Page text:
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Questions for the Blue Majority (and Red Minority) in New Mexico


On this election day, a majority of New Mexico voters apparently ignored the state’s apparent government errors. Instead, voters prioritized abortion rights while punishing anyone who could plausibly be portrayed as an “election denier.”

New Mexico, for decades one of the “bluest” states in America, became even more democratically dominant. Democrats now control all major offices in state government and all five seats in Congress.

Whether the results are a sign of satisfaction with the status quo or just animosity towards Republicans, the fact is that New Mexico’s ruling Democrats face serious challenges. Here are some that need to be addressed over the next few months:

  • PNM (the state’s largest utility) has repeatedly raised concerns about having enough power in the summer of 2022. The San Juan Generating Station coal-fired power plant was allowed to remain operational for another three months last summer amid fears of power outages and brownouts. That won’t be an option next summer. In fact, the power situation in New Mexico hasn’t improved much since then. What will the government, their new PRC and the legislature do to keep the lights on for New Mexicans? Waiting until next summer’s heat is not an option. Decisions must be made immediately.
  • Speaking of the PRC, the government now has a chance to make New Mexico’s powerful regulator its choice. Will she prioritize geographic and ideological diversity, or make the body the hallmark of her Californian politics? And will they push through the merger of Avangrid and PNM (opposed by the elected PRC but supported by the government) as one of their first acts?
  • New Mexico is one of only 11 states remaining in a COVID-19 emergency. It has been in an “emergency” since March 2020 (more than 2.5 years at this point). Will the new legislature require a “seat at the table” or continue to allow the government to remain in control until it sees fit? What does this mean for “democracy”?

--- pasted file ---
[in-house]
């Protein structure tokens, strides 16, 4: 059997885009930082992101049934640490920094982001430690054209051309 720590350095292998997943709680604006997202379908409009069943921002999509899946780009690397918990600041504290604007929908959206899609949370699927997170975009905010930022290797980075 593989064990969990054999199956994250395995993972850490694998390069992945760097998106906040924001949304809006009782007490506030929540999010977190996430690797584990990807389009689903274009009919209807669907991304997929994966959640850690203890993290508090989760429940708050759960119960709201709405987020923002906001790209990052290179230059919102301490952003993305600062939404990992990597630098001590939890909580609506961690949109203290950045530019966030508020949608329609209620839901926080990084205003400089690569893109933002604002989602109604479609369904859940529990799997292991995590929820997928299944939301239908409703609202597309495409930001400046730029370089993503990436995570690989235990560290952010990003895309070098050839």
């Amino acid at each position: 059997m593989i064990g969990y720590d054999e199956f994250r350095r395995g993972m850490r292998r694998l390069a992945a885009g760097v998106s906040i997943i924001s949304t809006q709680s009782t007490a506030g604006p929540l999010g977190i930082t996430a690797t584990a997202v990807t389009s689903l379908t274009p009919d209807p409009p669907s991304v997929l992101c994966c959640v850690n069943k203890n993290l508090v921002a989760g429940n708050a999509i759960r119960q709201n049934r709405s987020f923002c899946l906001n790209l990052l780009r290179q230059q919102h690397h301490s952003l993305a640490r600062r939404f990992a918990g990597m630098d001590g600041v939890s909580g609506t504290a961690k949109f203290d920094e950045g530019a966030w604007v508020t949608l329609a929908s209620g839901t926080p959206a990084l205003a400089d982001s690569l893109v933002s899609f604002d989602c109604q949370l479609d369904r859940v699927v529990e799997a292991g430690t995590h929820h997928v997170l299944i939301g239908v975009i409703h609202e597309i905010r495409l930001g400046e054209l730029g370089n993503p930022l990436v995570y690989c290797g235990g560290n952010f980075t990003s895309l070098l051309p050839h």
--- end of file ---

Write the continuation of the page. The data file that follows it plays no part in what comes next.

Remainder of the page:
• Voters passed Amendment 1, which taps New Mexico’s permanent fund to boost education spending. With an expected surplus of $2.5 billion, spending on education is likely to grow even further. The state’s most recent NAEP results ranked New Mexico low in all four grade levels and subjects tested. Will New Mexico simply continue to increase spending on education, or will necessary reforms be implemented?

  • Speaking of budget surplus, the government and legislature made a series of tax cuts in the 2022 session in anticipation of the election. Can New Mexico taxpayers expect more tax breaks? If so, will these tax cuts be superficial in nature, or will they address the government’s tricky economic challenges like the “pyramiding” of the gross receipts tax?

Most of these questions are aimed at the (even more so) rising Democratic majority in New Mexico, but there’s a question for the GOP: what can be done to improve voter turnout (and overall political engagement) in the most conservative areas of New Mexico to increase? Overall turnout was 52 percent. In liberal Santa Fe County, that number was over 63 percent. But in conservative bastions like Lea, Eddy, Chaves, San Juan, Otero, Curry and Roosevelt counties, turnout lagged the national average, sometimes by double-digit margins.
Many Conservatives feel their vote makes no difference, either because of the state’s “blue” status or allegations of voter fraud. Either way, the New Mexico GOP needs to figure out how to engage its grassroots through grassroots activism in order to be relevant.

No matter which side of the aisle you are on, New Mexicans of all political persuasions face more questions than answers.

Paul Gessing is President of the Rio Grande Foundation in New Mexico. The Rio Grande Foundation is an independent, impartial, tax-exempt research and education organization dedicated to promoting prosperity for New Mexico based on the principles of limited government, economic freedom, and individual responsibility